Huntington Beach State Park – Saltwater Marsh Life Birds
By: Pat Coate
This is Part Two (of three) on Huntington Beach State Park located near Murrells Inlet, South Carolina. As I mentioned last week, one of the highlights of the park is the causeway you cross as you enter the park. On one side there is a freshwater lake and on the other a tidal marsh (pictures of the causeway below).
While enjoying the many birds and alligators along the causeway, I was able to add three life birds: black-bellied plover, semipalmated plover and clapper rail.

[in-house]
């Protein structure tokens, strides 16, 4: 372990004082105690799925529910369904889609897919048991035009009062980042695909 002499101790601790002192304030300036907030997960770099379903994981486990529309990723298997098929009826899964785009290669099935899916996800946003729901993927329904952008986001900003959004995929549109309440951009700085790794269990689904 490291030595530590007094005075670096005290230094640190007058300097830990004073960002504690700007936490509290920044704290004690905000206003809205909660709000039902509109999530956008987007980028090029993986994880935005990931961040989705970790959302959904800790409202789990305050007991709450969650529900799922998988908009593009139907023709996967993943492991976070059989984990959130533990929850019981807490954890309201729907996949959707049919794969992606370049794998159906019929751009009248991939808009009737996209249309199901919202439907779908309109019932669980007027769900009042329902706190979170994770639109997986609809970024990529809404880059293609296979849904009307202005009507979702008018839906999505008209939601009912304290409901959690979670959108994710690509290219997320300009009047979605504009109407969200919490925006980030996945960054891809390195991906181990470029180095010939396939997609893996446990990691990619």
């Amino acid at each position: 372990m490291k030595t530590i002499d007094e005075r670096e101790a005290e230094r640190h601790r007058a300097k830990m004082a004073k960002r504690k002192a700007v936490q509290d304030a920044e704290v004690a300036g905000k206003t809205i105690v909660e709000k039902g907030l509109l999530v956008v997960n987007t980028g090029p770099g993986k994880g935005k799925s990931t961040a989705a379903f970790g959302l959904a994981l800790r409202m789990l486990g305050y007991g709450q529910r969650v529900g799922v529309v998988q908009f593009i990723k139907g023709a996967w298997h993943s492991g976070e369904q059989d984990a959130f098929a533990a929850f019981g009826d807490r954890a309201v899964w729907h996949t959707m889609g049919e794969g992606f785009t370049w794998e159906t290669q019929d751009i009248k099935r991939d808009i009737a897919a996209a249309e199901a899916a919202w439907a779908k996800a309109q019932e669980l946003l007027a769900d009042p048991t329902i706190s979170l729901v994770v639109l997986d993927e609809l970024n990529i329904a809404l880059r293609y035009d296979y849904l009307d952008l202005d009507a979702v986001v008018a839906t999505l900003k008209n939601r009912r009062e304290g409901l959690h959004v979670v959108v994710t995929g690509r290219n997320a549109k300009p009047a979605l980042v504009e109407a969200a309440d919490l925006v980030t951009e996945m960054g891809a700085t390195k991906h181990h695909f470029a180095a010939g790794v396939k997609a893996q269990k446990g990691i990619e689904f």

The semipalmated plover is a fairly common shorebird during migration. (Dad, this is the ‘fake’ bird you took a picture of on your trip to New England). This bird breeds in Alaska and many of the northern most Canadian provinces. It is an active feeder, walking about and pecking here and there for food.
Not sure if this is an adult in non-breeding plumage or a juvenile. There was a group of eight feeding together at low tide.
The clapper rail is found in saltmarshes and mangrove swamps. At low tide the clapper rails would make brief appearances skittering along the edges of the marsh grasses or among the oyster beds.
Causeway- freshwater on left, tidal saltmarsh at low tide on right
Note wood storks roosting in the trees in background (left).
Closer look at the freshwater side
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I was semipalmated once. A quick procedure fixed me right up.
14 November 2012 at 3:00 pm